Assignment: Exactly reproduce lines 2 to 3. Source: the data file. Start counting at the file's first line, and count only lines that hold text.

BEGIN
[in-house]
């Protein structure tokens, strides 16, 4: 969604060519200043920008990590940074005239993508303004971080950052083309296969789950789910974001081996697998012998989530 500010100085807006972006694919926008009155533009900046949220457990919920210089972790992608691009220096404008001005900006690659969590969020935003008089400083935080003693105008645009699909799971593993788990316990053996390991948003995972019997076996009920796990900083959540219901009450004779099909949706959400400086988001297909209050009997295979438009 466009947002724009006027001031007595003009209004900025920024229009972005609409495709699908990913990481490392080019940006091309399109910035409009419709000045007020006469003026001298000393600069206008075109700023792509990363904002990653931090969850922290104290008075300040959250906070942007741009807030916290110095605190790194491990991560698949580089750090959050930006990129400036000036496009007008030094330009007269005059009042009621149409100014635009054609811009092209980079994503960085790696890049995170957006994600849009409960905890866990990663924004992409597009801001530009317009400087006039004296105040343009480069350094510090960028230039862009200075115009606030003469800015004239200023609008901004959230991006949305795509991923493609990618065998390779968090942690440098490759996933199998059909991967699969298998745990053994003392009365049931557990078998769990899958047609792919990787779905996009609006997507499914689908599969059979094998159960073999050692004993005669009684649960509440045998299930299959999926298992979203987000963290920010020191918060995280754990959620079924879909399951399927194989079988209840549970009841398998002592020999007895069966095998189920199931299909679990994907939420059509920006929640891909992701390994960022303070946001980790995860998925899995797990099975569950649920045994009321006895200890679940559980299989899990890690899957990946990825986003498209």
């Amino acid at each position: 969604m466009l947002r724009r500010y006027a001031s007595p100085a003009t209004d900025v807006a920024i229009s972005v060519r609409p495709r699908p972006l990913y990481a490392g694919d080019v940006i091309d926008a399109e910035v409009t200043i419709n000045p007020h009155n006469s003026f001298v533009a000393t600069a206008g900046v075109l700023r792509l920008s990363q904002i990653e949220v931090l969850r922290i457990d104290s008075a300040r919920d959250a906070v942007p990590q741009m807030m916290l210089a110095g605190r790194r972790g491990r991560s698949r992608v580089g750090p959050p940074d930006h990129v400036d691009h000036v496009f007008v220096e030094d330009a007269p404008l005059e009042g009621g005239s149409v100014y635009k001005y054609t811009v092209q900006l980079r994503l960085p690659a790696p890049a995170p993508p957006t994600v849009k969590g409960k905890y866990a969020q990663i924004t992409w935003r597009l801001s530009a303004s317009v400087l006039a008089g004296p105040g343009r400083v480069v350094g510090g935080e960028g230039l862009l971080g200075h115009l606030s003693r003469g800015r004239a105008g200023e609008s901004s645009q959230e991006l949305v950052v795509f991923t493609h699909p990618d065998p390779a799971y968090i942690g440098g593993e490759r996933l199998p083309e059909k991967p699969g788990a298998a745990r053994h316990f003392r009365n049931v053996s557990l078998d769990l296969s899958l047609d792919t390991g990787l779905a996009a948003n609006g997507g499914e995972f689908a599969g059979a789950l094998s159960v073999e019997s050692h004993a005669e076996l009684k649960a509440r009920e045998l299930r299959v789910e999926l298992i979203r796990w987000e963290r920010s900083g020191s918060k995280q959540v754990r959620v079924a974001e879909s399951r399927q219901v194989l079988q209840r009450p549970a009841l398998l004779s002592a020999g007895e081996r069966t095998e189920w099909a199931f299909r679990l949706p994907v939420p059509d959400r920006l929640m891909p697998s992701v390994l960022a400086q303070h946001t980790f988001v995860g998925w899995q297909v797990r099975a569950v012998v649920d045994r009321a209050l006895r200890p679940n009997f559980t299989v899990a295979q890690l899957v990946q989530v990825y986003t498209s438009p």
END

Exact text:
């Protein structure tokens, strides 16, 4: 969604060519200043920008990590940074005239993508303004971080950052083309296969789950789910974001081996697998012998989530 500010100085807006972006694919926008009155533009900046949220457990919920210089972790992608691009220096404008001005900006690659969590969020935003008089400083935080003693105008645009699909799971593993788990316990053996390991948003995972019997076996009920796990900083959540219901009450004779099909949706959400400086988001297909209050009997295979438009 466009947002724009006027001031007595003009209004900025920024229009972005609409495709699908990913990481490392080019940006091309399109910035409009419709000045007020006469003026001298000393600069206008075109700023792509990363904002990653931090969850922290104290008075300040959250906070942007741009807030916290110095605190790194491990991560698949580089750090959050930006990129400036000036496009007008030094330009007269005059009042009621149409100014635009054609811009092209980079994503960085790696890049995170957006994600849009409960905890866990990663924004992409597009801001530009317009400087006039004296105040343009480069350094510090960028230039862009200075115009606030003469800015004239200023609008901004959230991006949305795509991923493609990618065998390779968090942690440098490759996933199998059909991967699969298998745990053994003392009365049931557990078998769990899958047609792919990787779905996009609006997507499914689908599969059979094998159960073999050692004993005669009684649960509440045998299930299959999926298992979203987000963290920010020191918060995280754990959620079924879909399951399927194989079988209840549970009841398998002592020999007895069966095998189920199931299909679990994907939420059509920006929640891909992701390994960022303070946001980790995860998925899995797990099975569950649920045994009321006895200890679940559980299989899990890690899957990946990825986003498209």
């Amino acid at each position: 969604m466009l947002r724009r500010y006027a001031s007595p100085a003009t209004d900025v807006a920024i229009s972005v060519r609409p495709r699908p972006l990913y990481a490392g694919d080019v940006i091309d926008a399109e910035v409009t200043i419709n000045p007020h009155n006469s003026f001298v533009a000393t600069a206008g900046v075109l700023r792509l920008s990363q904002i990653e949220v931090l969850r922290i457990d104290s008075a300040r919920d959250a906070v942007p990590q741009m807030m916290l210089a110095g605190r790194r972790g491990r991560s698949r992608v580089g750090p959050p940074d930006h990129v400036d691009h000036v496009f007008v220096e030094d330009a007269p404008l005059e009042g009621g005239s149409v100014y635009k001005y054609t811009v092209q900006l980079r994503l960085p690659a790696p890049a995170p993508p957006t994600v849009k969590g409960k905890y866990a969020q990663i924004t992409w935003r597009l801001s530009a303004s317009v400087l006039a008089g004296p105040g343009r400083v480069v350094g510090g935080e960028g230039l862009l971080g200075h115009l606030s003693r003469g800015r004239a105008g200023e609008s901004s645009q959230e991006l949305v950052v795509f991923t493609h699909p990618d065998p390779a799971y968090i942690g440098g593993e490759r996933l199998p083309e059909k991967p699969g788990a298998a745990r053994h316990f003392r009365n049931v053996s557990l078998d769990l296969s899958l047609d792919t390991g990787l779905a996009a948003n609006g997507g499914e995972f689908a599969g059979a789950l094998s159960v073999e019997s050692h004993a005669e076996l009684k649960a509440r009920e045998l299930r299959v789910e999926l298992i979203r796990w987000e963290r920010s900083g020191s918060k995280q959540v754990r959620v079924a974001e879909s399951r399927q219901v194989l079988q209840r009450p549970a009841l398998l004779s002592a020999g007895e081996r069966t095998e189920w099909a199931f299909r679990l949706p994907v939420p059509d959400r920006l929640m891909p697998s992701v390994l960022a400086q303070h946001t980790f988001v995860g998925w899995q297909v797990r099975a569950v012998v649920d045994r009321a209050l006895r200890p679940n009997f559980t299989v899990a295979q890690l899957v990946q989530v990825y986003t498209s438009p």